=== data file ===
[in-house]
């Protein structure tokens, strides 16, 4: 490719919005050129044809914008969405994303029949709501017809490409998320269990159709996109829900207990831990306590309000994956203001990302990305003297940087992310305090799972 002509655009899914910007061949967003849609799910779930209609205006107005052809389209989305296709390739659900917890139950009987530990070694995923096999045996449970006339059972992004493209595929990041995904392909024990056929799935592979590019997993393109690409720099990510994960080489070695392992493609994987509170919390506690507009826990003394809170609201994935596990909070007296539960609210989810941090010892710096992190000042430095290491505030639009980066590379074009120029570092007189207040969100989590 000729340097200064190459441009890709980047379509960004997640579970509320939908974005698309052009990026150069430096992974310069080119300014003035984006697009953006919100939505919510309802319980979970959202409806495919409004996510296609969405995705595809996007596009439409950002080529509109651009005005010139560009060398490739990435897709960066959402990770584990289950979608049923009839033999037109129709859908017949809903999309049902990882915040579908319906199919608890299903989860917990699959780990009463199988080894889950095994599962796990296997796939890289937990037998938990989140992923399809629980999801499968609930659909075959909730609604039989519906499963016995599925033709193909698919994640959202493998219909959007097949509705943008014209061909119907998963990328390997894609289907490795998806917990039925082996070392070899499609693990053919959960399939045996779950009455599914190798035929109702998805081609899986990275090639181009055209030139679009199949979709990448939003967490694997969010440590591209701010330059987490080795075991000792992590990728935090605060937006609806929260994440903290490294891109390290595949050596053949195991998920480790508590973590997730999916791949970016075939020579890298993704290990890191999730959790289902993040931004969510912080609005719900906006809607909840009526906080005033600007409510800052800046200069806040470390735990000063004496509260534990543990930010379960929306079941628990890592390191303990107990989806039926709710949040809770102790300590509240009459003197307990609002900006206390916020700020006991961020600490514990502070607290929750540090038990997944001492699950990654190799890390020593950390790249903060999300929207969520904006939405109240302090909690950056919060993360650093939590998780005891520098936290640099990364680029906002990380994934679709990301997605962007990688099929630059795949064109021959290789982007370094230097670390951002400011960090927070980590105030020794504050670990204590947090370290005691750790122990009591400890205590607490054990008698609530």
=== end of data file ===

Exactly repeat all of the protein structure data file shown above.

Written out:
[in-house]
């Protein structure tokens, strides 16, 4: 490719919005050129044809914008969405994303029949709501017809490409998320269990159709996109829900207990831990306590309000994956203001990302990305003297940087992310305090799972 002509655009899914910007061949967003849609799910779930209609205006107005052809389209989305296709390739659900917890139950009987530990070694995923096999045996449970006339059972992004493209595929990041995904392909024990056929799935592979590019997993393109690409720099990510994960080489070695392992493609994987509170919390506690507009826990003394809170609201994935596990909070007296539960609210989810941090010892710096992190000042430095290491505030639009980066590379074009120029570092007189207040969100989590 000729340097200064190459441009890709980047379509960004997640579970509320939908974005698309052009990026150069430096992974310069080119300014003035984006697009953006919100939505919510309802319980979970959202409806495919409004996510296609969405995705595809996007596009439409950002080529509109651009005005010139560009060398490739990435897709960066959402990770584990289950979608049923009839033999037109129709859908017949809903999309049902990882915040579908319906199919608890299903989860917990699959780990009463199988080894889950095994599962796990296997796939890289937990037998938990989140992923399809629980999801499968609930659909075959909730609604039989519906499963016995599925033709193909698919994640959202493998219909959007097949509705943008014209061909119907998963990328390997894609289907490795998806917990039925082996070392070899499609693990053919959960399939045996779950009455599914190798035929109702998805081609899986990275090639181009055209030139679009199949979709990448939003967490694997969010440590591209701010330059987490080795075991000792992590990728935090605060937006609806929260994440903290490294891109390290595949050596053949195991998920480790508590973590997730999916791949970016075939020579890298993704290990890191999730959790289902993040931004969510912080609005719900906006809607909840009526906080005033600007409510800052800046200069806040470390735990000063004496509260534990543990930010379960929306079941628990890592390191303990107990989806039926709710949040809770102790300590509240009459003197307990609002900006206390916020700020006991961020600490514990502070607290929750540090038990997944001492699950990654190799890390020593950390790249903060999300929207969520904006939405109240302090909690950056919060993360650093939590998780005891520098936290640099990364680029906002990380994934679709990301997605962007990688099929630059795949064109021959290789982007370094230097670390951002400011960090927070980590105030020794504050670990204590947090370290005691750790122990009591400890205590607490054990008698609530």